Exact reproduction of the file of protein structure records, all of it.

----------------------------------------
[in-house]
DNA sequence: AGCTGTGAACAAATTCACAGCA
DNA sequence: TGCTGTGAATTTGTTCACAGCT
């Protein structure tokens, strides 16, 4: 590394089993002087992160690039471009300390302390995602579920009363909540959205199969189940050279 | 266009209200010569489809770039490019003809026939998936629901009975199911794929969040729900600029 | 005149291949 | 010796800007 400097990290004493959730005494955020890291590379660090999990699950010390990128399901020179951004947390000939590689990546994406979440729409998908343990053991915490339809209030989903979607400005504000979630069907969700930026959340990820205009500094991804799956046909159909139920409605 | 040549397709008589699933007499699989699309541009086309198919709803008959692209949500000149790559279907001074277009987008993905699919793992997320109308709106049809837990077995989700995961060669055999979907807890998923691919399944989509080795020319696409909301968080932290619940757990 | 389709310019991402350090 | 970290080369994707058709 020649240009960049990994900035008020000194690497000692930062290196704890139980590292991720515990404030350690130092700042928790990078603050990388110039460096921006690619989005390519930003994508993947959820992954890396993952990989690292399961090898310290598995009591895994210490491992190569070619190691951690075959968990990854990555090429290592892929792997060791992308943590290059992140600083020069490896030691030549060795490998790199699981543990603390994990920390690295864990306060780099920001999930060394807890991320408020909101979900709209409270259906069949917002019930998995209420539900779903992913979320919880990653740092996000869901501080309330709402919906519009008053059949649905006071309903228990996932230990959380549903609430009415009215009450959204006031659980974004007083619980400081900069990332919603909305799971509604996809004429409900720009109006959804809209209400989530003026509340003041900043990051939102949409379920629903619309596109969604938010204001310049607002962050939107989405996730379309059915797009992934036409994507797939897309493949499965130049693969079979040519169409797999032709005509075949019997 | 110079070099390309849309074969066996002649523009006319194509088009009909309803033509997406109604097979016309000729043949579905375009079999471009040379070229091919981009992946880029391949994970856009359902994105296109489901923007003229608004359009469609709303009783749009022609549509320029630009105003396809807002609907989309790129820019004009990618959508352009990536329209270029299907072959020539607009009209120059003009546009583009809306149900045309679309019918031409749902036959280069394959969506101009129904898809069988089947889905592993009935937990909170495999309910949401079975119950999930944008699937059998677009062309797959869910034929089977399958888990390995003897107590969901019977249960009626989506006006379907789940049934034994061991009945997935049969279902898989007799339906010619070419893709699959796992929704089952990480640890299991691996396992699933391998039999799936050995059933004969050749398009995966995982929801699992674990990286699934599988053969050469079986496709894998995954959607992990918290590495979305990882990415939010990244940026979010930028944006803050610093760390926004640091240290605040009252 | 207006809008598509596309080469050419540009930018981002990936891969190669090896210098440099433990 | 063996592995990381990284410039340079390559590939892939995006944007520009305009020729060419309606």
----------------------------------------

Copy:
[in-house]
DNA sequence: AGCTGTGAACAAATTCACAGCA
DNA sequence: TGCTGTGAATTTGTTCACAGCT
């Protein structure tokens, strides 16, 4: 590394089993002087992160690039471009300390302390995602579920009363909540959205199969189940050279 | 266009209200010569489809770039490019003809026939998936629901009975199911794929969040729900600029 | 005149291949 | 010796800007 400097990290004493959730005494955020890291590379660090999990699950010390990128399901020179951004947390000939590689990546994406979440729409998908343990053991915490339809209030989903979607400005504000979630069907969700930026959340990820205009500094991804799956046909159909139920409605 | 040549397709008589699933007499699989699309541009086309198919709803008959692209949500000149790559279907001074277009987008993905699919793992997320109308709106049809837990077995989700995961060669055999979907807890998923691919399944989509080795020319696409909301968080932290619940757990 | 389709310019991402350090 | 970290080369994707058709 020649240009960049990994900035008020000194690497000692930062290196704890139980590292991720515990404030350690130092700042928790990078603050990388110039460096921006690619989005390519930003994508993947959820992954890396993952990989690292399961090898310290598995009591895994210490491992190569070619190691951690075959968990990854990555090429290592892929792997060791992308943590290059992140600083020069490896030691030549060795490998790199699981543990603390994990920390690295864990306060780099920001999930060394807890991320408020909101979900709209409270259906069949917002019930998995209420539900779903992913979320919880990653740092996000869901501080309330709402919906519009008053059949649905006071309903228990996932230990959380549903609430009415009215009450959204006031659980974004007083619980400081900069990332919603909305799971509604996809004429409900720009109006959804809209209400989530003026509340003041900043990051939102949409379920629903619309596109969604938010204001310049607002962050939107989405996730379309059915797009992934036409994507797939897309493949499965130049693969079979040519169409797999032709005509075949019997 | 110079070099390309849309074969066996002649523009006319194509088009009909309803033509997406109604097979016309000729043949579905375009079999471009040379070229091919981009992946880029391949994970856009359902994105296109489901923007003229608004359009469609709303009783749009022609549509320029630009105003396809807002609907989309790129820019004009990618959508352009990536329209270029299907072959020539607009009209120059003009546009583009809306149900045309679309019918031409749902036959280069394959969506101009129904898809069988089947889905592993009935937990909170495999309910949401079975119950999930944008699937059998677009062309797959869910034929089977399958888990390995003897107590969901019977249960009626989506006006379907789940049934034994061991009945997935049969279902898989007799339906010619070419893709699959796992929704089952990480640890299991691996396992699933391998039999799936050995059933004969050749398009995966995982929801699992674990990286699934599988053969050469079986496709894998995954959607992990918290590495979305990882990415939010990244940026979010930028944006803050610093760390926004640091240290605040009252 | 207006809008598509596309080469050419540009930018981002990936891969190669090896210098440099433990 | 063996592995990381990284410039340079390559590939892939995006944007520009305009020729060419309606």